In Steven Johnson’s, The Invention of Air, he explains three fundamental methods in which history plays itself out in science. The “great man” version of history credits historical change solely to the advancements made by important people of a given time period. Then there’s the paradigm shift, which is characterized by a scientific knowledge as we know it being rewritten as anomalies occur that stretch beyond what’s known, and a “paradigm shift” occurs when a new set of knowledge replaces the old ideas. Lastly, there’s the ecosystem theory, which proposes a broad, multidisciplinary approach to scientific research. Given the methods and how Johnson told Priestley’s journey, I believe that the paradigm shift provides the best explanation. Using a childhood memory of Priestley trapping spiders in jars, the idea that a living thing in an airtight space would die is accepted, and now that idea is being challenged in search of an anomaly by replacing an animal with a plant. This concept can come into play whenever we’re experimenting with something in a familiar setting. If we ever want to make a slight adjustment to what we already know to see if it’ll make a difference, we may not be doing what Priestley is on the same scale, but we are using the same frame of mind.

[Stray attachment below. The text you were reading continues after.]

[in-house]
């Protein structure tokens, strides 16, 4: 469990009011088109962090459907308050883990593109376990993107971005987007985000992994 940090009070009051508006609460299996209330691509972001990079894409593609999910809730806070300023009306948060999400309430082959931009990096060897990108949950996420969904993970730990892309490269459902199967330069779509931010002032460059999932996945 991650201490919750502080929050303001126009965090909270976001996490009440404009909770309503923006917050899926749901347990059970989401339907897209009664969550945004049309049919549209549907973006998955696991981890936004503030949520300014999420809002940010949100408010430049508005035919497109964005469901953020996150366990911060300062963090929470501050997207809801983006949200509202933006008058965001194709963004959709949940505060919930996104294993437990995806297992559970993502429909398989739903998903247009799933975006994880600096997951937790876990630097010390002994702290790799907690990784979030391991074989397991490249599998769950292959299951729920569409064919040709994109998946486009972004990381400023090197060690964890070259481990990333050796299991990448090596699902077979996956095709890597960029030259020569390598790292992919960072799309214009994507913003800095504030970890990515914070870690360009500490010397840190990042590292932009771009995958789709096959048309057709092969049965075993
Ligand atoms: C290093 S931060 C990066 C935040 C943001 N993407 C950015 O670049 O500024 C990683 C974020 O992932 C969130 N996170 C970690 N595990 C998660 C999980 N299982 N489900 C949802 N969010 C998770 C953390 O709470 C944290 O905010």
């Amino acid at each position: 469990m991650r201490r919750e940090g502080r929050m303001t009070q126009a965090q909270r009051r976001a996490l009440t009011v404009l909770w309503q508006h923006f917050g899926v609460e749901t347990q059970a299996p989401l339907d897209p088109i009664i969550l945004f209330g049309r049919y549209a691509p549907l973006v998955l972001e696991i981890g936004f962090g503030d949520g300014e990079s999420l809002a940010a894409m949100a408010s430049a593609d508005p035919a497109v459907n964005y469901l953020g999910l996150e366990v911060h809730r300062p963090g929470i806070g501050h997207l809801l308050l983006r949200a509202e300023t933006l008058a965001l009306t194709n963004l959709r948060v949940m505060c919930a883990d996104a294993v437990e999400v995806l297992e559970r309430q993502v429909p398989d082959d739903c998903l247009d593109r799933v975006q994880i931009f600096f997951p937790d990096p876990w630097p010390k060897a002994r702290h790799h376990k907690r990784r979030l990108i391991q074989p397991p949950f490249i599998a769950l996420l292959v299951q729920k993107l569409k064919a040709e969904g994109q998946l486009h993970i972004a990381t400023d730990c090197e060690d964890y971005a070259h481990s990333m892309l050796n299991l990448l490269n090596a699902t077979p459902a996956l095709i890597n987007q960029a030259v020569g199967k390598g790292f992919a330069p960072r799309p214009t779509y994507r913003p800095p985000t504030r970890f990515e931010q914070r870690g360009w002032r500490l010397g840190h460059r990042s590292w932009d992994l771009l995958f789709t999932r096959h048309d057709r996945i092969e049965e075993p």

In looking at all of the different methods in the history of science, it seemed as though Johnson wrote through the lenses of all three of them. This gave the reader a view into what it was like to learn about historical and scientific events through different lenses, and all of them had their pro’s and cons in my opinion. I feel that the most helpful viewpoint was the paradigm shift because it seemed the most concrete and data driven.